Segmentation — Chapter 6

"Repeat" Purchases

Driving the First “Repeat” Purchase

When we can drive Purchase #2, we get another touch point with the customer and another opportunity to forge loyalty. Once we have a list of one-purchase customers, we can segment them in various ways.


Demographic Segmentation

This is the easiest segmentation to perform, but can often be irrelevant. There are cases where certain types of products are only applicable to certain age ranges or genders, but in general customers' behaviors aren't determined by their demographics. Especially in this case, where the customer has already made a purchase, we have so much more information from which to draw to perform better segmentation.


First Product Purchased

Something as simple as “first product purchased” actually gives us a ton of information. In order to actually have a first product purchased, a customer had to come to our store, find the item, put it in their shopping cart, and give us their shipping and credit card information. The number of customers that actually complete all these steps is a small percentage of customers, but purchases are one of the most powerful things you can use for segmentation. Purchases, more than clicks, email opens, and sign ups, are the most powerful predictor of future behavior.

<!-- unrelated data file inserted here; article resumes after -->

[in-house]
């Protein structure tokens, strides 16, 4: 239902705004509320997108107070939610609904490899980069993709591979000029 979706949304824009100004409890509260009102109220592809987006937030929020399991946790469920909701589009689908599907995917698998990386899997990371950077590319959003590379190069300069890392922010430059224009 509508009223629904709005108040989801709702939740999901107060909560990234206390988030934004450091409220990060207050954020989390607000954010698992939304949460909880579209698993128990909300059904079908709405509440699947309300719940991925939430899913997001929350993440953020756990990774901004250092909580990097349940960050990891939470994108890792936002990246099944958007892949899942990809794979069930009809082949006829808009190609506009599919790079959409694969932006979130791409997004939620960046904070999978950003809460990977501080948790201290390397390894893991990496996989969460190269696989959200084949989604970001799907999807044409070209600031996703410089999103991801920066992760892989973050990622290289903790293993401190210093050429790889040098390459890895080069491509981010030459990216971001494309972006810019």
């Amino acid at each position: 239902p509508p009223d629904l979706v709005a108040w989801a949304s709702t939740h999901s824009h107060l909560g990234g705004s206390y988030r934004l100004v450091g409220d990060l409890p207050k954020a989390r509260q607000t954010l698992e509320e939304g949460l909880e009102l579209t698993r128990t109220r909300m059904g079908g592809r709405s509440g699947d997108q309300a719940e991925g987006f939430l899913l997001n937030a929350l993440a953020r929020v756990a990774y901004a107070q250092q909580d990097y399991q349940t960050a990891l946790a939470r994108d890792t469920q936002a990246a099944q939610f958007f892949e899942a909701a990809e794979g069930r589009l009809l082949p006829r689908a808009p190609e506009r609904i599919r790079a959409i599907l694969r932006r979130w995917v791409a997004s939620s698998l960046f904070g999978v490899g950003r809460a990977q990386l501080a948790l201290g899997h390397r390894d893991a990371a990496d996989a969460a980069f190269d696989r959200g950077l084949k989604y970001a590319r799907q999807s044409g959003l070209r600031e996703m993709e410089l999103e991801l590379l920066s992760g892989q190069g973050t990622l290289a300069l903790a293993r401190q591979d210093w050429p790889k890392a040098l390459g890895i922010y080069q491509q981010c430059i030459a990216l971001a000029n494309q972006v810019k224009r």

One issue with segmenting on purchase history is that it doesn't give you much to go on in terms of next steps. It helps you driving similar purchases, but it doesn't tell you where to go from there. For customers who first purchased a particular item, should you try cross-selling? If so, what should you cross-sell them on?


Predicted Response

Predicted response segmentation takes first product purchase segmentation a step further to the answers of the questions posed above. Suppose you run a drug store that sells three types of items: toothpaste, vitamins, and razors. You can split your customer base into those whose first purchased was in each of those categories. Then, within each of these groups, split them into thirds and send them emails featuring each of the three categories and look at the responses.

You don't only want to look at the revenue per user, but also the conversion rate. If you're going to make decisions based on this type of segmentation, it's also important to do statistical significance testing. This will inform whether the behaviors you observe are actually meaningful, or whether they are the result of random error. This will help you better target your subsequent campaigns. If toothpaste customers respond better to vitamin emails than the other two, then you will want to send them vitamin emails going forward.

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